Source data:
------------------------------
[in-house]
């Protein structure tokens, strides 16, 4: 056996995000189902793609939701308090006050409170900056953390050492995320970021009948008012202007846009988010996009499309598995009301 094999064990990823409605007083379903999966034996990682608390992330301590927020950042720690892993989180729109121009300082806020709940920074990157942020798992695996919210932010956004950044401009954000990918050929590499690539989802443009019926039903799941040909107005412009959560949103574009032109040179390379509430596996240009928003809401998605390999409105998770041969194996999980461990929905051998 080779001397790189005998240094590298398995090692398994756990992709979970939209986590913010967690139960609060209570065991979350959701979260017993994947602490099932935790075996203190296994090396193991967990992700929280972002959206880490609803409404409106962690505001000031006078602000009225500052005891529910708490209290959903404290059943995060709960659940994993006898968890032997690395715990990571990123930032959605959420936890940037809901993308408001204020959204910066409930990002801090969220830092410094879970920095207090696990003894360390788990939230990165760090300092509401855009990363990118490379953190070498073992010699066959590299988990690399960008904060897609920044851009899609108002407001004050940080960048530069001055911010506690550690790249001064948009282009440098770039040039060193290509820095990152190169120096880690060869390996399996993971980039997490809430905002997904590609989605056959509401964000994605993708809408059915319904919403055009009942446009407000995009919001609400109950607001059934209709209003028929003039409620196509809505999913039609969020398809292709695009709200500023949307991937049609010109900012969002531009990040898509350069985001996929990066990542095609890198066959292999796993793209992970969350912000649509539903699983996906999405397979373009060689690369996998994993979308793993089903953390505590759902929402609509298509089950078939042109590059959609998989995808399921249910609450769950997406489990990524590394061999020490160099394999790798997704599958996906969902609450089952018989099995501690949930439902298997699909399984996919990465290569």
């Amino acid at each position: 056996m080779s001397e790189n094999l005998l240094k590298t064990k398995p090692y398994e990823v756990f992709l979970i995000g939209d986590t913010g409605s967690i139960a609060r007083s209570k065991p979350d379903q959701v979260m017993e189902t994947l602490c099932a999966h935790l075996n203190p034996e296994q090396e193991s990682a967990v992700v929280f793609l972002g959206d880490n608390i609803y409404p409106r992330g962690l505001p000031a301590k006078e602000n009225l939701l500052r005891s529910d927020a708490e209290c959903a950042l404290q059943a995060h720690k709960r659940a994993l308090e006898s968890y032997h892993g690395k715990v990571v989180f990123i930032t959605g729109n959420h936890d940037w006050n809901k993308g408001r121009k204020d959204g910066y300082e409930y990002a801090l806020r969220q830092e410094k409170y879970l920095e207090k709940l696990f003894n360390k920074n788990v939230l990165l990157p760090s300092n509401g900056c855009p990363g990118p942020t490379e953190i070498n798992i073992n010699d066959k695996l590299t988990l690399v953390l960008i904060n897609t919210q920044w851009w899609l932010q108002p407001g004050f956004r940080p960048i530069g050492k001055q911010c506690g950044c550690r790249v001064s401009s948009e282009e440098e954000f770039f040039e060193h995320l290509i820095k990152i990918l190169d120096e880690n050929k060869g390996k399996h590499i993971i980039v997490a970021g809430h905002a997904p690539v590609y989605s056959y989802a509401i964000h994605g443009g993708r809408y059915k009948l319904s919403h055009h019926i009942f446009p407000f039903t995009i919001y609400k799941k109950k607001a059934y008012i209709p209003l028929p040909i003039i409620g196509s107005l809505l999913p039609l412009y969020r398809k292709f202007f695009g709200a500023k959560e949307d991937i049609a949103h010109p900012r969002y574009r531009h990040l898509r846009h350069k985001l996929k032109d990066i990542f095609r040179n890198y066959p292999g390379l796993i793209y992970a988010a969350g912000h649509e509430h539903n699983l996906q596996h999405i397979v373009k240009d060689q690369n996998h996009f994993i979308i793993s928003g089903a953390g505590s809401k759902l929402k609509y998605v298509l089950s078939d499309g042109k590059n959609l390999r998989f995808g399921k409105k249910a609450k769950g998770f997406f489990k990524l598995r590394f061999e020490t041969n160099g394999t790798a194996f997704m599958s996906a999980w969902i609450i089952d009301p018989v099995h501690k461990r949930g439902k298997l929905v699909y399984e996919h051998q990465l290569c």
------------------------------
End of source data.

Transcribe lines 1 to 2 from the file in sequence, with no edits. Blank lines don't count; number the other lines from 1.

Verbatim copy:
[in-house]
């Protein structure tokens, strides 16, 4: 056996995000189902793609939701308090006050409170900056953390050492995320970021009948008012202007846009988010996009499309598995009301 094999064990990823409605007083379903999966034996990682608390992330301590927020950042720690892993989180729109121009300082806020709940920074990157942020798992695996919210932010956004950044401009954000990918050929590499690539989802443009019926039903799941040909107005412009959560949103574009032109040179390379509430596996240009928003809401998605390999409105998770041969194996999980461990929905051998 080779001397790189005998240094590298398995090692398994756990992709979970939209986590913010967690139960609060209570065991979350959701979260017993994947602490099932935790075996203190296994090396193991967990992700929280972002959206880490609803409404409106962690505001000031006078602000009225500052005891529910708490209290959903404290059943995060709960659940994993006898968890032997690395715990990571990123930032959605959420936890940037809901993308408001204020959204910066409930990002801090969220830092410094879970920095207090696990003894360390788990939230990165760090300092509401855009990363990118490379953190070498073992010699066959590299988990690399960008904060897609920044851009899609108002407001004050940080960048530069001055911010506690550690790249001064948009282009440098770039040039060193290509820095990152190169120096880690060869390996399996993971980039997490809430905002997904590609989605056959509401964000994605993708809408059915319904919403055009009942446009407000995009919001609400109950607001059934209709209003028929003039409620196509809505999913039609969020398809292709695009709200500023949307991937049609010109900012969002531009990040898509350069985001996929990066990542095609890198066959292999796993793209992970969350912000649509539903699983996906999405397979373009060689690369996998994993979308793993089903953390505590759902929402609509298509089950078939042109590059959609998989995808399921249910609450769950997406489990990524590394061999020490160099394999790798997704599958996906969902609450089952018989099995501690949930439902298997699909399984996919990465290569």